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Working with Atmel AVR Microcontroller Basic Pulse Width Modulation (PWM) Peripheral




Pulse Width Modulation (PWM) is a technique widely used in modern switching circuit to control the amount of power given to the electrical device.  This method simply switches ON and OFF the power supplied to the electrical device rapidly. The average amount of energy received by the electrical device is corresponding to the ON and OFF period (duty cycle); therefore by varying the ON period i.e. longer or shorter, we could easily control the amount of energy received by the electrical device. The Light Emitting Diode (LED) will respond to this pulse by dimming or brighten its light while the electrical motor will respond to this pulse by turning its rotor slow or fast.

The 100% PWM duty cycle means it’s fully ON and we could say that 100% of the power or energy is delivered to the electrical device, while 15% duty cycle means only 15% of the power is being delivered to the electrical device. This average in power could be presented as average in voltage as follow:

The PWM signal normally has a fixed frequency (period) with a duty cycle that could vary from 0% to 100%. Now you understand that by just adjusting the PWM duty cycle we could easily control the LED brightness or the electrical motor spinning speed.

Today most of modern microcontroller has a build in PWM peripheral inside; this make generating PWM signal is become easy and straightforward, you could read more about non microcontroller PWM base generator on “The LM324 Quad Op-Amp Line Follower Robot with Pulse Width Modulation” article on this blog. On this tutorial we are going to use Atmel AVR ATMega168 microcontroller which support up to 6 PWM output simultaneously and at the end of this tutorial we will take advantage of all the available PWM peripheral to make a nice RGB LED Light and Sound Show.Working with Atmel AVR Microcontroller Basic Pulse Width Modulation (PWM) Peripheral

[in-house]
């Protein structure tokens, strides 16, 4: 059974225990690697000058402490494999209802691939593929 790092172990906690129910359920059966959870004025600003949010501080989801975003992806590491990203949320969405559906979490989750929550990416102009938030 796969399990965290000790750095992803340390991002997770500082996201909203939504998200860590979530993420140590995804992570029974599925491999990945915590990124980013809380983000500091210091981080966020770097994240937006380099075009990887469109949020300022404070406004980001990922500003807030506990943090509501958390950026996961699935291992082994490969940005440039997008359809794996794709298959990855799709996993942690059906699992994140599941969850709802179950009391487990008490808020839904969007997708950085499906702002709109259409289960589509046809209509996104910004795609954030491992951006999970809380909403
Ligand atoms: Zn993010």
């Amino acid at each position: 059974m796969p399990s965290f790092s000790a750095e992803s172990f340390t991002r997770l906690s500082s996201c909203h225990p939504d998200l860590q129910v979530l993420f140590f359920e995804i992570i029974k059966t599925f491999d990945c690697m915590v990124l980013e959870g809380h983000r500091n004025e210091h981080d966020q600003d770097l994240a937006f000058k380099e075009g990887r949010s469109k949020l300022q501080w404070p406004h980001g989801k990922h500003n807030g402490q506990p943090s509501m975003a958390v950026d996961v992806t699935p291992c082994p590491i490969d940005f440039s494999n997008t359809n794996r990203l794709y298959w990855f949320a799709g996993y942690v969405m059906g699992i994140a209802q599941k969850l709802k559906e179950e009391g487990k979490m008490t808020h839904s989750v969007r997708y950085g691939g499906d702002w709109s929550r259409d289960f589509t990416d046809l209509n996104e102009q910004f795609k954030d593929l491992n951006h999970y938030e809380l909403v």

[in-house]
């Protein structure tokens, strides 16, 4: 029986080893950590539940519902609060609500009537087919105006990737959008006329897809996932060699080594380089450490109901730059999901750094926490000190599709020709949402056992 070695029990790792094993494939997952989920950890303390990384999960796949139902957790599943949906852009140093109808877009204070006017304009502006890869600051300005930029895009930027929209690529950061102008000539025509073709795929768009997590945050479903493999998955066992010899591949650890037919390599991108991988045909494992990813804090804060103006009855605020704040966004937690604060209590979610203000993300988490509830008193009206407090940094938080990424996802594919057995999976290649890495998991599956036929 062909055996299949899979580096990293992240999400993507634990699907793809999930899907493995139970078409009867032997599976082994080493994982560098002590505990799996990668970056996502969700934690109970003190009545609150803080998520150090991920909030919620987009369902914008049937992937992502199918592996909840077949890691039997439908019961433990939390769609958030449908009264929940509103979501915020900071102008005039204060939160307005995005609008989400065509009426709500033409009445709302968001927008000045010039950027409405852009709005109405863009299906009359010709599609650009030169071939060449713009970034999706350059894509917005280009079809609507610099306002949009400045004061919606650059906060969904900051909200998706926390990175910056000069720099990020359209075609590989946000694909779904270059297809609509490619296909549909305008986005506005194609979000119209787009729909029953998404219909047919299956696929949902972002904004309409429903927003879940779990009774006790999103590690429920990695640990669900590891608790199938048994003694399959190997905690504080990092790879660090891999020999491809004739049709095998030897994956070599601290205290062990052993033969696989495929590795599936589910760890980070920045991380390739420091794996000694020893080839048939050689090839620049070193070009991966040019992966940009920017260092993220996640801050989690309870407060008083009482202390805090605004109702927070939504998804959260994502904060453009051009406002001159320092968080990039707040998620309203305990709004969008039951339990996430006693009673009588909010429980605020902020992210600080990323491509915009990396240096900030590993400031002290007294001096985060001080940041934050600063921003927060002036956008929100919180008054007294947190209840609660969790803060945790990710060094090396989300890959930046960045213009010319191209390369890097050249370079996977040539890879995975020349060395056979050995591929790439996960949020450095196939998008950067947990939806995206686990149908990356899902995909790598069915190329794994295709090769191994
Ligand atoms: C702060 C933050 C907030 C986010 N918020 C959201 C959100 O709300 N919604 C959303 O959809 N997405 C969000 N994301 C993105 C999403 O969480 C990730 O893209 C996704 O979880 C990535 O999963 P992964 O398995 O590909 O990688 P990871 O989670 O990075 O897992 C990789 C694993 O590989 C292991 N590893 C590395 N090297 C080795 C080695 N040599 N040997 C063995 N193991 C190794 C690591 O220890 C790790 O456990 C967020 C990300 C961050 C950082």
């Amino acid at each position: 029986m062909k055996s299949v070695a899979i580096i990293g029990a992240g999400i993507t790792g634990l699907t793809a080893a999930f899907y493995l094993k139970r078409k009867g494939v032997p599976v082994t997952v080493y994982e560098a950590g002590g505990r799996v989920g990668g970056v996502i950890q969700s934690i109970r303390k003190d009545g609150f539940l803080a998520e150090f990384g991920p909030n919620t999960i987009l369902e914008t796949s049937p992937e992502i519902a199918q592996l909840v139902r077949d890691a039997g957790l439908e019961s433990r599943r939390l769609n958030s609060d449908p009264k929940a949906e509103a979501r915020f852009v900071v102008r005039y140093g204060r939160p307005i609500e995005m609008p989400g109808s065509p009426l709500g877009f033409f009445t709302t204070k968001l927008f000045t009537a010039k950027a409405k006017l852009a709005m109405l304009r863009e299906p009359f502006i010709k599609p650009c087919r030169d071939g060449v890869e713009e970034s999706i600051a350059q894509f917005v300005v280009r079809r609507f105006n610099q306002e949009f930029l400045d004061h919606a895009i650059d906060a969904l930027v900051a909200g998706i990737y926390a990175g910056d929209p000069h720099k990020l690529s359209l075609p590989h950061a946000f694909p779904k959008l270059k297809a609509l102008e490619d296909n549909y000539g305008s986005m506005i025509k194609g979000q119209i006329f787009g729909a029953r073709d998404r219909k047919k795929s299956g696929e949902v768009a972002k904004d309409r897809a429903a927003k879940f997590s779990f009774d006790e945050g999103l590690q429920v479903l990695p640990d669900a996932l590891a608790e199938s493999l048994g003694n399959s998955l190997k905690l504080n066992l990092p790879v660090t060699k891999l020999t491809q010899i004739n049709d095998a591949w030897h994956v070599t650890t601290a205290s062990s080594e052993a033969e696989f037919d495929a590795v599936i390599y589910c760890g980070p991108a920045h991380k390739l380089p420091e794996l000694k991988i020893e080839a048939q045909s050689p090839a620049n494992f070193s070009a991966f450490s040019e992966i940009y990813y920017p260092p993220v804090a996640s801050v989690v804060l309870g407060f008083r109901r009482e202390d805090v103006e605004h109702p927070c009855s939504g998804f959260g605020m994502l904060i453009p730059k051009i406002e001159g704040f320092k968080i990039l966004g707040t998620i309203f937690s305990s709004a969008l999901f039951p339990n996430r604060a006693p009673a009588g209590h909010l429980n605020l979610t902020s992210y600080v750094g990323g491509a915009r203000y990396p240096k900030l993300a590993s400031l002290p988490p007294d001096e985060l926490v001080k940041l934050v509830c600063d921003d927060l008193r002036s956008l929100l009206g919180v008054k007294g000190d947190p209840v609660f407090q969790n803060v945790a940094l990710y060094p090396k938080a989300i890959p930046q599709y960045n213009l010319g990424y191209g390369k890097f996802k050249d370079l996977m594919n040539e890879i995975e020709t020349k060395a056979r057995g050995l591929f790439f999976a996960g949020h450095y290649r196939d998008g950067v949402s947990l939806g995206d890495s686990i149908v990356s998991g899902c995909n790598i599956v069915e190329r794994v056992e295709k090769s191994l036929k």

The AVR Microcontroller PWM Peripheral

Most of the microcontroller PWM peripheral depends on the TIMER peripheral to provide the PWM signals frequency. The PWM peripheral will use the TIMER counter register (TCNT) as a digital step-up /down and continuously compare to the pre-determine duty cycle register (OCR – output compare register) value.

When TCNT equal to OCR value the wave generator circuit will set (ON) or reset (OFF) the corresponding microcontroller PWM I/O ports. The following picture show a simplified version of Atmel AVR ATMega168 microcontroller PWM peripheral (please refer to the Atmel ATMega48/88/168/328 datasheet for more information):Schematic Working with Atmel AVR Microcontroller Basic Pulse Width Modulation (PWM) Peripheral

Each of the AVR ATMega168 microcontrollers TIMER has two PWM channels named channel A and channel B, where each channel has its own output compare register (OCR). From the diagram above you could see that both channel share the same TIMER counter register (TCNT), this mean you could only have one PWM frequency for each TIMER (TIMER0, TIMER1, and TIMER2) but you could have different duty cycle on each channel (A and B). The AVR ATMega48/88/168/328 microcontroller provides three PWM modes which are Fast PWM Mode, Phase Correct PWM Mode, and Phase and Frequency Correct Mode. The last mode is only available on TIMER1 (16-bit timer). Ok before we continue let’s list down the hardware and software needed for this tutorial:

For more detail: Working with Atmel AVR Microcontroller Basic Pulse Width Modulation (PWM) Peripheral

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